Queensland’s Murri Court not seen as ‘whitefella’ court: report

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Queensland’s Murri Court not seen as ‘whitefella’ court: report

By Felicity Caldwell

Indigenous people who have appeared before the Murri Court overall end up being charged with fewer serious offences in the future, with many believing it is not a biased “whitefella court”.

But some offenders have gone on to commit even more drugs, weapons, forgery and theft crimes.

Ipsos has reviewed the Murri court in Queensland, after it was reinstated by the Palaszczuk government.

Ipsos has reviewed the Murri court in Queensland, after it was reinstated by the Palaszczuk government.Credit:Ben Plant

The Murri Court was reintroduced by the Palaszczuk government in 2016 after being cut by the Newman government in 2012.

It aims to reduce the over-representation of Indigenous people in the criminal justice system by holding informal, less-intimidating hearings and including elders, alcohol and drug programs, and employment and health services.

An Ipsos report into the Murri Court, dated June 2019 and due to be released this week, found it was operating as intended in providing a culturally informed specialist court to help rehabilitate Indigenous offenders.

Stakeholders said the Murri Court had reunified families, reduced incarceration, prompted people to give up drugs and improve their health, helped people get jobs, training and car licences, and reinvigorated respect for community, culture and elders.

Many offenders took personal responsibility for their crimes and became more aware of how their actions affected victims, and there was a belief Murri Court was not a racially biased “whitefella court” but somewhere they could have a “fair go”.

The report found “good indications” that charges for serious offences were declining overall, but some charges, such as illicit drugs, weapons, forgery and theft, were increasing.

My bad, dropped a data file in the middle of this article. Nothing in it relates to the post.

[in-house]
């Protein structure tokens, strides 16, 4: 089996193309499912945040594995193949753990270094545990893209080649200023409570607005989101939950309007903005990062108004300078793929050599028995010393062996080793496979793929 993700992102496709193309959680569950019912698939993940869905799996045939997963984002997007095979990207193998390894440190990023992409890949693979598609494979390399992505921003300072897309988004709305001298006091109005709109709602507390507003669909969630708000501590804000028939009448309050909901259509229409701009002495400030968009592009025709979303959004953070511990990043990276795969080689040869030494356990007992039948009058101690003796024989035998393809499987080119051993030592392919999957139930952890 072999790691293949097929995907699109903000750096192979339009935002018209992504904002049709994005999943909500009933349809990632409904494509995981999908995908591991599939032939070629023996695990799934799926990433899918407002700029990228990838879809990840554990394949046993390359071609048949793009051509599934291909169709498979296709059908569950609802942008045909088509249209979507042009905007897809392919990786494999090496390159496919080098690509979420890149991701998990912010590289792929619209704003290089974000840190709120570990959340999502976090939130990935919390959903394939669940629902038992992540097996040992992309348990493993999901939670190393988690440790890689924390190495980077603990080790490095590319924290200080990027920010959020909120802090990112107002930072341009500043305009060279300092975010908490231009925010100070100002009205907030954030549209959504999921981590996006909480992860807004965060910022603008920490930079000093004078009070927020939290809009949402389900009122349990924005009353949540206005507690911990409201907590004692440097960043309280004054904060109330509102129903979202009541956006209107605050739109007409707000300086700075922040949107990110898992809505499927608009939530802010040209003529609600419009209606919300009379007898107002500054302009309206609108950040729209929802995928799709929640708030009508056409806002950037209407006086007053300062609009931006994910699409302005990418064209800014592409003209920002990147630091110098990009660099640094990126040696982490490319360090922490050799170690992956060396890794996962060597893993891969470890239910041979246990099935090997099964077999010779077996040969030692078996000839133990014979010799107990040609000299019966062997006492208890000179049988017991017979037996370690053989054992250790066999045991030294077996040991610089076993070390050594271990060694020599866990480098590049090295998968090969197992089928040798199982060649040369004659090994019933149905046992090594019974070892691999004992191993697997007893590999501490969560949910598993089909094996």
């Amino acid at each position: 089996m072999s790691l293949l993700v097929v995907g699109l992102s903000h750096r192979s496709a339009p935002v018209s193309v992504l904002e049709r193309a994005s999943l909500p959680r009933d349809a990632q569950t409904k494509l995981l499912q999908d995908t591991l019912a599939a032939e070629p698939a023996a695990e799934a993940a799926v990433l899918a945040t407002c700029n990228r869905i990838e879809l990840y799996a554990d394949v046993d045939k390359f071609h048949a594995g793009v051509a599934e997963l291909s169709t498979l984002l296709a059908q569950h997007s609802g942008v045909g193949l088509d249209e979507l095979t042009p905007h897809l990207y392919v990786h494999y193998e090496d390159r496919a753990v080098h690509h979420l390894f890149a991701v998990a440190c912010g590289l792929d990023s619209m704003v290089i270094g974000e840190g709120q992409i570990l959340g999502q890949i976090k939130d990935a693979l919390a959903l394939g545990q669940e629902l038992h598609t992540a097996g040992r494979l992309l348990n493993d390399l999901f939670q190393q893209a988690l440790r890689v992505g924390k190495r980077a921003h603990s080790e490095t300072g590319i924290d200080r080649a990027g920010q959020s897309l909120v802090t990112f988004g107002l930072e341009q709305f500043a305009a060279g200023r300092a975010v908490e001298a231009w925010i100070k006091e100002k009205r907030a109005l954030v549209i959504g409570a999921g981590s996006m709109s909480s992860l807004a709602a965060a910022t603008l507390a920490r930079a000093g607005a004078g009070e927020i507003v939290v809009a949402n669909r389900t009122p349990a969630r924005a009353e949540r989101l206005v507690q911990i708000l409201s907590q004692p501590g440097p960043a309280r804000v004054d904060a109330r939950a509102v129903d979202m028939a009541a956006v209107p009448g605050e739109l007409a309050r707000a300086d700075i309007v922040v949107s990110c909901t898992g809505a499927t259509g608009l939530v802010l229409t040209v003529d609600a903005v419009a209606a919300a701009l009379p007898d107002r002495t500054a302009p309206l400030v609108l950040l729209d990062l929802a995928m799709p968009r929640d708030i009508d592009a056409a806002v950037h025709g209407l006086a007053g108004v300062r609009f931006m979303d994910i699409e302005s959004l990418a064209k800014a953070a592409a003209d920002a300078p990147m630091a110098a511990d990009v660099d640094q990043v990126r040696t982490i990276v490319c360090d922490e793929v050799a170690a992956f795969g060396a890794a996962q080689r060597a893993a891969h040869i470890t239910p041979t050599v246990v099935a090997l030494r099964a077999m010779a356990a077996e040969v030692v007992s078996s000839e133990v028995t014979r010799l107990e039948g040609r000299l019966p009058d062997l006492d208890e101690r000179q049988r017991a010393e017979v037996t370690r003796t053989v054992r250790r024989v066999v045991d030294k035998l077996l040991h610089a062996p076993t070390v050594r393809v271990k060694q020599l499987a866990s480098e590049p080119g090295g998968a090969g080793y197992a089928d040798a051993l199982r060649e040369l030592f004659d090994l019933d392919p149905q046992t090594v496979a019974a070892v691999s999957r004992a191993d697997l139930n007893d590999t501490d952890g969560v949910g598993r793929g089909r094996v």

The review allocated offenders to four groups based on their experiences with the Murri Court – “feeling strong”, “staying on track”, “a chance to change” and “needing support”.

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“Needing support” had a high proportion of offenders committing cultivating illegal drugs, abduction and liquor crimes as their most serious offence after appearing in the Murri Court, while “a chance to change” had a high proportion of people committing assault, weapons and breach of violence orders.

But the report argued it was difficult to measure whether people desisted from criminal activity due to the entrenched systemic inequality that was experienced by Indigenous people, which the Murri Court alone could not fix.

“In light of this, it can be said that courts can only do so much to contribute to desistance of Queensland Aboriginal and/or Torres Strait Islander people,” the report says.

The report’s authors say more data is needed over a longer period of time.

The report recommends increased funding, increased payments for elders and more Indigenous Murri Court magistrates.

Attorney-General Shannon Fentiman said the evaluation showed the Murri Court, which now operates in 15 locations throughout Queensland, was operating successfully.

“It provides culturally informed and appropriate court systems that aim to assist in the rehabilitative efforts of Aboriginal and Torres Strait Islanders,” she said.

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“Importantly, the report showed that Murri Court is valued highly by participants, community members and elders as a means of justice that is Indigenous-owned and more culturally appropriate than mainstream courts.”

The Murri Court was initially established in 2002 and abolished a decade later after the Newman government withdrew funding, although some sites continued due to community volunteers and magistrates running Indigenous sentencing lists.

When the Newman government cut funding for the Murri, special circumstances and drug courts in 2012, saving $35.7 million over four years, then-attorney-general Jarrod Bleijie argued the “only alternative” was to put up government fees and charges.

At the time, Mr Bleijie said the Murri Court was not reducing imprisonment rates for Indigenous offenders, although a study actually showed property offences dropped by 94 per cent.

In 2017, Brisbane Times revealed the Palaszczuk government was considering including alcohol-related offending in its reincarnation of the drug court.

A recent Queensland Sentencing Advisory Council report showed imprisonment of Indigenous women in Queensland has tripled in the past 14 years, and despite fewer Indigenous people offending, they were more likely to go to jail.

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